You will know, or possibly be, someone who gets COVID-19 after a vaccine. Here’s what to expect, according to 2 people with breakthrough cases.

A woman receives the COVID-19 vaccine in Wales, UK.

Breakthrough cases will become more common as the more transmissible Delta variant keeps spreading.
But most disease experts still expect COVID-19 to be milder in vaccinated people.
Two young people who got sick after they were vaccinated described how their symptoms progressed.

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Breakthrough infections, or COVID-19 cases diagnosed after someone is fully immunized, were supposed to be rare – at least that’s what a report from the Centers for Disease Control and Prevention suggested in May. At the time, data indicated that just 0.01% of vaccinated Americans got a breakthrough case from January to April.

But that was before the more transmissible Delta variant became the dominant strain in the US.

The share of breakthrough infections also inevitably rises as more people get vaccinated – though it’s hard to know how many of these cases occurred since the CDC report came out. The agency stopped tracking asymptomatic, mild, or moderate breakthrough cases on May 1.

Though the current vaccines still protect against Delta, the chances that you’ll know someone with a breakthrough case, or develop one yourself, are higher than they’ve ever been.

But most disease experts still expect COVID-19 to be milder in vaccinated people, regardless of the variant.

“The variants may cause you to still maybe get an infection, but not serious,” Peter Gulick, an associate professor of medicine at Michigan State University, told Insider in June. “It would be almost like getting an infection with the common cold or one of those nagging things that gives you sniffles and a cough and makes you feel a little tired, but nothing serious enough to put you in the hospital or put you on a ventilator.”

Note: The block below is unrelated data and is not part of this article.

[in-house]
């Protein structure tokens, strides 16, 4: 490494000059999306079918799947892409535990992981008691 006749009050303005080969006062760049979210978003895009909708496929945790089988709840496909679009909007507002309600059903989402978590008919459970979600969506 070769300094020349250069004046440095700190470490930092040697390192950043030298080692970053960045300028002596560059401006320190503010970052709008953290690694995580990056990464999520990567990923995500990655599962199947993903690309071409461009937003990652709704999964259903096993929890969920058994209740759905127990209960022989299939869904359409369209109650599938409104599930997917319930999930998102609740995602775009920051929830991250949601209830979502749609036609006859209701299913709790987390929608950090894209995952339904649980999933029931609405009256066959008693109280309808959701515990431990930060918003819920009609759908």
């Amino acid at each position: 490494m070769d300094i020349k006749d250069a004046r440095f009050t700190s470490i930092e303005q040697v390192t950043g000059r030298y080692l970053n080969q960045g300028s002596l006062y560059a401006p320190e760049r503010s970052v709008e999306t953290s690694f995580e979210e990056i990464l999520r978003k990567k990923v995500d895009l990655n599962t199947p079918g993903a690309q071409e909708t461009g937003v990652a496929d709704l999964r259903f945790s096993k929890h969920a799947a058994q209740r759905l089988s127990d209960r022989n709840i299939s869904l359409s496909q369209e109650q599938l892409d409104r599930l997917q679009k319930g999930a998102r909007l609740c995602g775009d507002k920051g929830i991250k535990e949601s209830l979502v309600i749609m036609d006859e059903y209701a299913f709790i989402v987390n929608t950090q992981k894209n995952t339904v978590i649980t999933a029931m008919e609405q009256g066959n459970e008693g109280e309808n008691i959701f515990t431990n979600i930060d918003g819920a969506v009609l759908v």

Indeed, the COVID Symptom Study – a project that tracks self-reported COVID-19 symptoms via an app – suggests that a headache and runny nose are two leading indicators of a COVID-19 infection among vaccinated people in the UK, followed by sneezing, sore throat, and loss of smell. Vaccinated people in the study also reported fewer overall symptoms over a shorter period of time than those who hadn’t received a shot.

Insider spoke with two young people who recently recovered from mild breakthrough infections to see how their symptoms progressed.

A 32-year-old man had fatigue and shortness of breath

Sam Reider, a musician who lives in San Francisco, was fully vaccinated with Pfizer’s shot in mid-April. (New research suggests that Pfizer’s two-dose vaccine is 88% effective against symptomatic COVID-19 from Delta – down from 95% against the original strain.)

In mid-June, Reider taught a music camp a few hours outside the city. Of the roughly 50 people in attendance, he said, most were older children who had been vaccinated. A handful of unvaccinated kids under 12 wore masks.

But Reider got sick anyway. His first symptoms – exhaustion and a headache – resembled “that feeling of being super jet-lagged after an international flight,” he said. Soon after, …read more

Source:: Business Insider


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